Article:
FacebookTwitterGoogle+RedditEmail

A New Great Game in the Asia-Pacific

by DEEPAK TRIPATHI

On April 19, India tested its first inter-continental ballistic missile, named Agni-V, and joined the select group of nations possessing both nuclear weapons and a delivery system capable of hitting targets across continents. Only a few days before, nuclear capable North Korea had test fired a rocket, supposedly to place a satellite in the orbit, but it failed.

Within days, India’s long-time adversary, Pakistan, tested a more advance version of its Shaheen-1 missile. Named Shaheen-1A, it is capable of hitting targets between 2000 and 3000 miles––a substantially upgraded intermediate-range ballistic missile. Before the latest launch, Pakistan’s longest-range missile, Shaheen II, was thought to have a range of less than 1500 miles.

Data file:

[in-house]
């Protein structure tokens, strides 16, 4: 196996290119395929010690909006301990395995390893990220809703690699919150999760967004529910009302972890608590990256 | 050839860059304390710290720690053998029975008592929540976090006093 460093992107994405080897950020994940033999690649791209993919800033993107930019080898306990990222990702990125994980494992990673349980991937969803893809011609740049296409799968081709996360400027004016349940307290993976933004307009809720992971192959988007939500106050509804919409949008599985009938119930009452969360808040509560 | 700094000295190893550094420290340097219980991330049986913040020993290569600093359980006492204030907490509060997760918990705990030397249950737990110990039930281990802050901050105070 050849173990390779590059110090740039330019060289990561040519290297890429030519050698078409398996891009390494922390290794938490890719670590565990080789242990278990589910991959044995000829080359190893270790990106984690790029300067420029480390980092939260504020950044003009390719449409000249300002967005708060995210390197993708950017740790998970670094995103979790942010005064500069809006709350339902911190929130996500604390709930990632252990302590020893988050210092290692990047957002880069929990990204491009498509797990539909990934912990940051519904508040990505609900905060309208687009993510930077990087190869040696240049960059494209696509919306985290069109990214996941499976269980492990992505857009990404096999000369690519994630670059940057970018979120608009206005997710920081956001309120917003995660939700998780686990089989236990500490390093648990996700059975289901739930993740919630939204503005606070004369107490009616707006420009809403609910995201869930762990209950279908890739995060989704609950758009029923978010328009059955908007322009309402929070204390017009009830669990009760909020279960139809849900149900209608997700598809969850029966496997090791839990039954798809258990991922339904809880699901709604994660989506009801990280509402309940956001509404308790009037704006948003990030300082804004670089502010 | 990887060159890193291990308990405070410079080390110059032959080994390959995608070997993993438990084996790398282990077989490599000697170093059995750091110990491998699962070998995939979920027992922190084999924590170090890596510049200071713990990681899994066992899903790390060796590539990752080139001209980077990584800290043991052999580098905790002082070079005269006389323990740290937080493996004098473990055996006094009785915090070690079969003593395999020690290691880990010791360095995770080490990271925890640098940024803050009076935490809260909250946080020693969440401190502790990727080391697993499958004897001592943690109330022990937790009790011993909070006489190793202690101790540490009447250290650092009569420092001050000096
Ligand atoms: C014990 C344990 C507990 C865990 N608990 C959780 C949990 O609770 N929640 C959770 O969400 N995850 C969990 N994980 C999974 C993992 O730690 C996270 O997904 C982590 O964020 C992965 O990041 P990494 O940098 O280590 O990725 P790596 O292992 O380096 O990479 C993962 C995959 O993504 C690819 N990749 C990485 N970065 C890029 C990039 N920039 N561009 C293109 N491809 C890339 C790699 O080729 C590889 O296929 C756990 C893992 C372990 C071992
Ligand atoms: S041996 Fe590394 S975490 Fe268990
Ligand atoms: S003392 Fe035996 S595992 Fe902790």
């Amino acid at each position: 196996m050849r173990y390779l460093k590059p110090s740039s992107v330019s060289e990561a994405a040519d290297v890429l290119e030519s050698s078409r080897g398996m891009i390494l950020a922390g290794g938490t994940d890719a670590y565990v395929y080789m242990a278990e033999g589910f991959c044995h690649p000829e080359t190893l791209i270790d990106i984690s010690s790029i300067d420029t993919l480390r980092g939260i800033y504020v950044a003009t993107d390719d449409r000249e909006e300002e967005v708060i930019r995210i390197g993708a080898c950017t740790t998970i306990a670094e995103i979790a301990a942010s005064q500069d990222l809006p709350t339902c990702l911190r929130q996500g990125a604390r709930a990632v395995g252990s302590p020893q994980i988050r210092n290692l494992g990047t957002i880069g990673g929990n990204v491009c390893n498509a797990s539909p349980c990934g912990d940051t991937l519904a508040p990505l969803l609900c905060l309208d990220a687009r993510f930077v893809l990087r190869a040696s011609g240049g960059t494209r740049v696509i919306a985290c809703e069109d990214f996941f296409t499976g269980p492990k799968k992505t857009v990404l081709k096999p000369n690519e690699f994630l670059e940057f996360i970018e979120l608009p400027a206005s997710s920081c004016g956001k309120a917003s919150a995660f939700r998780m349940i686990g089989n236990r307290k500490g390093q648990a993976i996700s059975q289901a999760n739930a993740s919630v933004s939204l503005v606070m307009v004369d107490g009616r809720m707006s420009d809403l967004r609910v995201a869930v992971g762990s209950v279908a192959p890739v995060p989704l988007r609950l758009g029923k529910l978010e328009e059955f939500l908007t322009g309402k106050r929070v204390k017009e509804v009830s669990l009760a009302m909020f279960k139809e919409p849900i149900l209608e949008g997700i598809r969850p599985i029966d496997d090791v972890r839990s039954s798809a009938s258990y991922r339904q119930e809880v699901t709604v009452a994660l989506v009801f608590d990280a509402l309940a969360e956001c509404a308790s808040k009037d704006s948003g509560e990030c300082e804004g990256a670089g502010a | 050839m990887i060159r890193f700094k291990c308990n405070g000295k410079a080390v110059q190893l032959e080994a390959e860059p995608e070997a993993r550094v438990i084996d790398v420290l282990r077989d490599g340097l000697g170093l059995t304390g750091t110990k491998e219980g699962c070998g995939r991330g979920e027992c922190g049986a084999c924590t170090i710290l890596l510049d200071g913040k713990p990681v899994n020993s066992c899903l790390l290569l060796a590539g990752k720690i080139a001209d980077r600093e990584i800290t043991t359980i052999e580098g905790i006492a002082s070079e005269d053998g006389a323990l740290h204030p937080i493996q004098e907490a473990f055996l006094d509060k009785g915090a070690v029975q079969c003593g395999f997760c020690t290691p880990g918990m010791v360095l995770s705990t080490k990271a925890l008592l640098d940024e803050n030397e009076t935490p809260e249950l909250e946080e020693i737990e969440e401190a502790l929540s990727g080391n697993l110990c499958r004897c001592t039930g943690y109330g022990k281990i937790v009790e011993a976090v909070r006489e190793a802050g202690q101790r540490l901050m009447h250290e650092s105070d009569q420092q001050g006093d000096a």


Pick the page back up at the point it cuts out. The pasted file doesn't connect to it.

The North Korean attempt brought strong condemnation from the United States and its allies in Europe and the Asia-Pacific region. The Obama administration announced a ban on food aid to Communist North Korea, an ally of China. Pyongyang immediately said that it was no longer bound by the agreement to refrain from its nuclear program. The expectation in Washington is that North Korea will now conduct another rocket or even a nuclear test, its third since October 2006.

Reaction to India’s first ICBM test was different from that after North Korea’s unsuccessful rocket launch. The Indian missile is not something China can ignore. The Chinese are ahead of the Indians in the nuclear and space race by a decisive